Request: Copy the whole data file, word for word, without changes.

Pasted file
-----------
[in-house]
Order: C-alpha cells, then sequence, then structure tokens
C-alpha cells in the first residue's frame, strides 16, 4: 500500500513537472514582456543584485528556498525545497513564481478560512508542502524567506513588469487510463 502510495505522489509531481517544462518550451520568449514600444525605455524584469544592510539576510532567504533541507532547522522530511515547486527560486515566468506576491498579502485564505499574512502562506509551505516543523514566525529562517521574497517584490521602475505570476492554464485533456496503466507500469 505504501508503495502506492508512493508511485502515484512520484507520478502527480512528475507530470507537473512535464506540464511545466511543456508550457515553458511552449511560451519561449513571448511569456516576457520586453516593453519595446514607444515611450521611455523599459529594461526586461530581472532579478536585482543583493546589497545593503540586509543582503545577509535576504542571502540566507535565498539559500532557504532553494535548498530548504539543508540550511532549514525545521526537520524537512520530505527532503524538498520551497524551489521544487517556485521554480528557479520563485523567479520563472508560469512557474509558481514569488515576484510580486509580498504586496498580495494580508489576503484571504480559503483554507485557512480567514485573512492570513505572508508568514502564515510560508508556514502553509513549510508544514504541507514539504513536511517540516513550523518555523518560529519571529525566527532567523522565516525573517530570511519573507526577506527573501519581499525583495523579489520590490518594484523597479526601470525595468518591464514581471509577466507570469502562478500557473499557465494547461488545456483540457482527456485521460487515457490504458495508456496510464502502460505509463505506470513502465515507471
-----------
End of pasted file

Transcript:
[in-house]
Order: C-alpha cells, then sequence, then structure tokens
C-alpha cells in the first residue's frame, strides 16, 4: 500500500513537472514582456543584485528556498525545497513564481478560512508542502524567506513588469487510463 502510495505522489509531481517544462518550451520568449514600444525605455524584469544592510539576510532567504533541507532547522522530511515547486527560486515566468506576491498579502485564505499574512502562506509551505516543523514566525529562517521574497517584490521602475505570476492554464485533456496503466507500469 505504501508503495502506492508512493508511485502515484512520484507520478502527480512528475507530470507537473512535464506540464511545466511543456508550457515553458511552449511560451519561449513571448511569456516576457520586453516593453519595446514607444515611450521611455523599459529594461526586461530581472532579478536585482543583493546589497545593503540586509543582503545577509535576504542571502540566507535565498539559500532557504532553494535548498530548504539543508540550511532549514525545521526537520524537512520530505527532503524538498520551497524551489521544487517556485521554480528557479520563485523567479520563472508560469512557474509558481514569488515576484510580486509580498504586496498580495494580508489576503484571504480559503483554507485557512480567514485573512492570513505572508508568514502564515510560508508556514502553509513549510508544514504541507514539504513536511517540516513550523518555523518560529519571529525566527532567523522565516525573517530570511519573507526577506527573501519581499525583495523579489520590490518594484523597479526601470525595468518591464514581471509577466507570469502562478500557473499557465494547461488545456483540457482527456485521460487515457490504458495508456496510464502502460505509463505506470513502465515507471